After the Partition, the majority of the urban upper class and middle class Bengali Hindu population of East Bengal immigrated to West Bengal. The ones who stayed back were the ones who had significant landed property and believed that they will be able to live peacefully in an Islamic state. However, after the genocide of 1950, Bengali Hindus fled East Bengal in thousands and settled in West Bengal. In 1964, tens of thousands of Bengali Hindus were massacred in East Pakistan and most of the Bengali Hindu owned businesses and properties of Dhaka were permanently destroyed. During the Bangladesh Liberation War, large number of Bengali Hindus were massacred. The Enemy Property Act of the Pakistan regime which is still in force in the new incarnation of Vested Property Act, has been used by successive Bangladeshi governments to seize the properties of the Hindu minorities who left the country during the Partition of India and Bangladesh liberation war. According to Professor Abul Barkat of Dhaka University, the Act has been used to misappropriate 2,100,000 acres (8,500 km2) of land from the Bengali Hindus, roughly equivalent to the 45% of the total landed area owned by them.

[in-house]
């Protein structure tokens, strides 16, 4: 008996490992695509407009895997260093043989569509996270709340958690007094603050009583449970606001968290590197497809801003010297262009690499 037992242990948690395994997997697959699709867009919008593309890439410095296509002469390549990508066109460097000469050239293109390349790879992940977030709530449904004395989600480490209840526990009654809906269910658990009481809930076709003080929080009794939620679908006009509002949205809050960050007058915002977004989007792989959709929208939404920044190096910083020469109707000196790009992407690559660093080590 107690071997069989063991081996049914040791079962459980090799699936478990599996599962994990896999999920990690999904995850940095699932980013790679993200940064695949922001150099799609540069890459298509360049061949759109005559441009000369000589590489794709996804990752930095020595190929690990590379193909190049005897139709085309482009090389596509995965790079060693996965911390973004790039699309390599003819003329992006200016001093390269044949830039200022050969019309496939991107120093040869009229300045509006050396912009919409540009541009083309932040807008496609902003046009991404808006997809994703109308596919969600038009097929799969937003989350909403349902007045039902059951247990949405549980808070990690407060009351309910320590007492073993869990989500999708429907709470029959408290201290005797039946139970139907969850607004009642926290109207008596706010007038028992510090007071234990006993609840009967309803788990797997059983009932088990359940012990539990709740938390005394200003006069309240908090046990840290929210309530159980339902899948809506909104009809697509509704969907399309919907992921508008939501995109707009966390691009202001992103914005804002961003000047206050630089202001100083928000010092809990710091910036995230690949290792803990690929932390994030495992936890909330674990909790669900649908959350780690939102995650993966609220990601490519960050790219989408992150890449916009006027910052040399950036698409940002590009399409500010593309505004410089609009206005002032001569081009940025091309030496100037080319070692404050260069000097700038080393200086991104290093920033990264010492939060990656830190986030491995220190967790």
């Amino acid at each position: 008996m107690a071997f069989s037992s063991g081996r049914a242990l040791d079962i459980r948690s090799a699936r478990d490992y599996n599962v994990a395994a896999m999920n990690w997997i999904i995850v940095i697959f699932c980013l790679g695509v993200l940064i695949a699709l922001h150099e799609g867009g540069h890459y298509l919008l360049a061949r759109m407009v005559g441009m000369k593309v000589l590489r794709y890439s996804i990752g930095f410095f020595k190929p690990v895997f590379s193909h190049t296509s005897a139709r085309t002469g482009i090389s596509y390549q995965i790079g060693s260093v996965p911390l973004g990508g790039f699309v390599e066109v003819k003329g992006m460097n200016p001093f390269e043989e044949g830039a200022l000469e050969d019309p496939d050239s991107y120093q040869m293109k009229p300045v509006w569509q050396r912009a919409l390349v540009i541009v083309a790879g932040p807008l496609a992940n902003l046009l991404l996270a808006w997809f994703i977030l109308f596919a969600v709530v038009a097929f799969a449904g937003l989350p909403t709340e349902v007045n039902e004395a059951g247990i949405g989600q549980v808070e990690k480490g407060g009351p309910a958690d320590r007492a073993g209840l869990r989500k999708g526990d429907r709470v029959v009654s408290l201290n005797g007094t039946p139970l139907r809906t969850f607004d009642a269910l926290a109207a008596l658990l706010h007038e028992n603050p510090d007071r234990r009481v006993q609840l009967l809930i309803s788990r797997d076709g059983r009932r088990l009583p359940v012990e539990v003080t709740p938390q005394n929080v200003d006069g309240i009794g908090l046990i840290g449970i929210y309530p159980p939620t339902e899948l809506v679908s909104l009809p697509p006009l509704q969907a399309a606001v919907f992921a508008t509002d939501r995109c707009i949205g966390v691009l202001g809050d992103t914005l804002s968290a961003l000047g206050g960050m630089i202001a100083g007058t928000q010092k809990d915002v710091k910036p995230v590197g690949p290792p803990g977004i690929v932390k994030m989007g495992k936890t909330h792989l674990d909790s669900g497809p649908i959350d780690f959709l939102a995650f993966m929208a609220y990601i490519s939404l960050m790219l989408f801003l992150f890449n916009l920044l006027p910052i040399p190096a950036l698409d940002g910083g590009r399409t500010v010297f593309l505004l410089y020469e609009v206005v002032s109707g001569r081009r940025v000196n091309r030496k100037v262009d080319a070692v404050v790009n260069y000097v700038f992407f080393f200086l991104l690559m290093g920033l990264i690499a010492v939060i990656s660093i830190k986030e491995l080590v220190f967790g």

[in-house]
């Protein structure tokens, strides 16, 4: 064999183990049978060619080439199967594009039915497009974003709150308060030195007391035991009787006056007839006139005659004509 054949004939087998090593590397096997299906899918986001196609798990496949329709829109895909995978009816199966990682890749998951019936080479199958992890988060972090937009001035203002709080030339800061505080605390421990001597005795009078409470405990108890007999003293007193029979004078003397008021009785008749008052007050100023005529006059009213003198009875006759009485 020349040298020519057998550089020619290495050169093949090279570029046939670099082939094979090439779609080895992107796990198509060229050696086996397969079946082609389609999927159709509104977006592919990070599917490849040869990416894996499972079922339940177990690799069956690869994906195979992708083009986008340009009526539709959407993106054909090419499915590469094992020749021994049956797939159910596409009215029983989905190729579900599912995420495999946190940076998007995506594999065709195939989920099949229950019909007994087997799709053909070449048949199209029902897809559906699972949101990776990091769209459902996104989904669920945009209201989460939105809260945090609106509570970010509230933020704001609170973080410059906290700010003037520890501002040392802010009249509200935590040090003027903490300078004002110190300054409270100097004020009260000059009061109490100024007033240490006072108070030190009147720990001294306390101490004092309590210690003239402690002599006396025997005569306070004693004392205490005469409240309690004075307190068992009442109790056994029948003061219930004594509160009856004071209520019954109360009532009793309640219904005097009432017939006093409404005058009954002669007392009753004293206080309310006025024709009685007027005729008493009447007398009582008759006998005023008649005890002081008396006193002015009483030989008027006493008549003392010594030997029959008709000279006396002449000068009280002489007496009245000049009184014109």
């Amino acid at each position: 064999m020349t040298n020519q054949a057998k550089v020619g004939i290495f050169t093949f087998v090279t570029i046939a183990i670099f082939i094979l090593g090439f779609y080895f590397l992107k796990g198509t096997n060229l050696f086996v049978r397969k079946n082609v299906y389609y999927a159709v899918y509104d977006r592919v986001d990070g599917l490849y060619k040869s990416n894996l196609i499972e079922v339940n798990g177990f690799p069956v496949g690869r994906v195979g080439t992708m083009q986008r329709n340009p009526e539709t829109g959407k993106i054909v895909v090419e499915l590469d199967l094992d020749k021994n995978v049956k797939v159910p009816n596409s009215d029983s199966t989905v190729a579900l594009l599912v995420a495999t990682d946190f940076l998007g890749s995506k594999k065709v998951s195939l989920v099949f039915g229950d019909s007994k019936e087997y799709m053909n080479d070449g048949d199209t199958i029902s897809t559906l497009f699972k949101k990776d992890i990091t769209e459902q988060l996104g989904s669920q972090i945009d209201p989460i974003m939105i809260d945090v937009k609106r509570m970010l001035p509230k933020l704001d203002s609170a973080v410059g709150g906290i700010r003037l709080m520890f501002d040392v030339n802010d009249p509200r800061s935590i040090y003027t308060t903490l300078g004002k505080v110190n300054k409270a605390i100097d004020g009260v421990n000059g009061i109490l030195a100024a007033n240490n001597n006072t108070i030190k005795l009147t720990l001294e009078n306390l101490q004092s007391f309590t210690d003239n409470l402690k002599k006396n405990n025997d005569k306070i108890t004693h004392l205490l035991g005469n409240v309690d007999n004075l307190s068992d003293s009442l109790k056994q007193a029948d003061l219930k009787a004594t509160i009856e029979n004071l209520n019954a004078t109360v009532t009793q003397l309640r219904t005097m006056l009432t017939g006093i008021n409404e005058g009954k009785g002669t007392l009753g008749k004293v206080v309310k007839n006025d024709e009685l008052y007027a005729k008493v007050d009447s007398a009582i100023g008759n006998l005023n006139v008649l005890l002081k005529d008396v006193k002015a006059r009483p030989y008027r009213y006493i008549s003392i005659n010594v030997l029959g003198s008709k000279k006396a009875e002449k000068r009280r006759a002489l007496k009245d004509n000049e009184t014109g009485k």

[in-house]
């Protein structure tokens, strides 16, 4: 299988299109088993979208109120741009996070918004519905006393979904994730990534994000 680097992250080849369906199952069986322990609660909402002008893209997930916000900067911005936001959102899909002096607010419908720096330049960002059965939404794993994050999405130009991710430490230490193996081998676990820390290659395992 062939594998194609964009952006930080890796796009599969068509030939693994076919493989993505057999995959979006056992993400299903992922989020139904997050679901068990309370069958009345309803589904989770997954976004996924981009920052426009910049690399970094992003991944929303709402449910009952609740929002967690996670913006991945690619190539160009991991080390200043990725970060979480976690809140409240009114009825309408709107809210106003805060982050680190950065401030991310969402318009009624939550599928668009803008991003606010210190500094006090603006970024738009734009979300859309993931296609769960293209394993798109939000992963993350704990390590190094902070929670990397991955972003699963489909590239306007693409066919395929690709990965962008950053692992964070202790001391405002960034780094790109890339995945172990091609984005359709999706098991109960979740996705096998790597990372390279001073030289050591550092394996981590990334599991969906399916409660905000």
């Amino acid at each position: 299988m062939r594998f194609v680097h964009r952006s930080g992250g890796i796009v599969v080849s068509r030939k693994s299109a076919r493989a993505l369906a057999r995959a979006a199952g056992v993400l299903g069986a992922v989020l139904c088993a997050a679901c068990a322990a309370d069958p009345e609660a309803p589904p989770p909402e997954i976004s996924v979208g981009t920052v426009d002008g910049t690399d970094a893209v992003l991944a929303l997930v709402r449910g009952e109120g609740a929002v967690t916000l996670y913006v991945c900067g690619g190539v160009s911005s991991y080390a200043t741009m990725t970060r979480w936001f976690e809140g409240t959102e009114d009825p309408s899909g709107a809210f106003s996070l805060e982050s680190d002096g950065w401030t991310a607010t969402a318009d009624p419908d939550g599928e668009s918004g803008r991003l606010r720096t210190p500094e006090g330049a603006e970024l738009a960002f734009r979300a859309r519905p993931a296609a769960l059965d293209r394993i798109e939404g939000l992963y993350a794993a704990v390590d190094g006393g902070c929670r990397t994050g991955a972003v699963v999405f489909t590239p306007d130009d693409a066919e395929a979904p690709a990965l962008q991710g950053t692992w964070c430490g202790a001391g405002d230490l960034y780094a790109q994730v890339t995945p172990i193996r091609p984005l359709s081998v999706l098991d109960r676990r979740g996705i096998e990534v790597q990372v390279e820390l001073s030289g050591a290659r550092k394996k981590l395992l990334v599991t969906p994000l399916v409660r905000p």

In Assam's, Assamese dominated Brahmaputra Valley region Bongal Kheda movement (which literally means drive out Bengalis) was happened in the late 1948-80s, where several thousands of Hindu Bengalis was massacred by jingoists Assamese nationalists mob in various parts of Assam and as a result of this jingoist movement, nearly 5 lakh Bengali Hindus were forced to flee from Assam to take shelter in neighbouring West Bengal particularly in Jalpaiguri division in seek for safety. In the Bengali dominated Barak Valley region of Assam, violence broke out in 1960 and 1961 between Bengali Hindus and ethnic Assamese police over a state bill which would have made Assamese mandatory in the secondary education curriculum. On 19 May 1961, eleven Bengali protesters were killed by Assamese police fired on a demonstration at the Silchar railway station. Subsequently, the Assam government allowed Bengali as the medium of education and held it as an official position in Barak Valley. The United Liberation Front of Asom, National Democratic Front of Bodoland, Muslim United Liberation Tigers of Assam and National Liberation Front of Tripura militants have selectively targeted the Bengali Hindu people, prompting the latter to form the Bengali Tiger Force.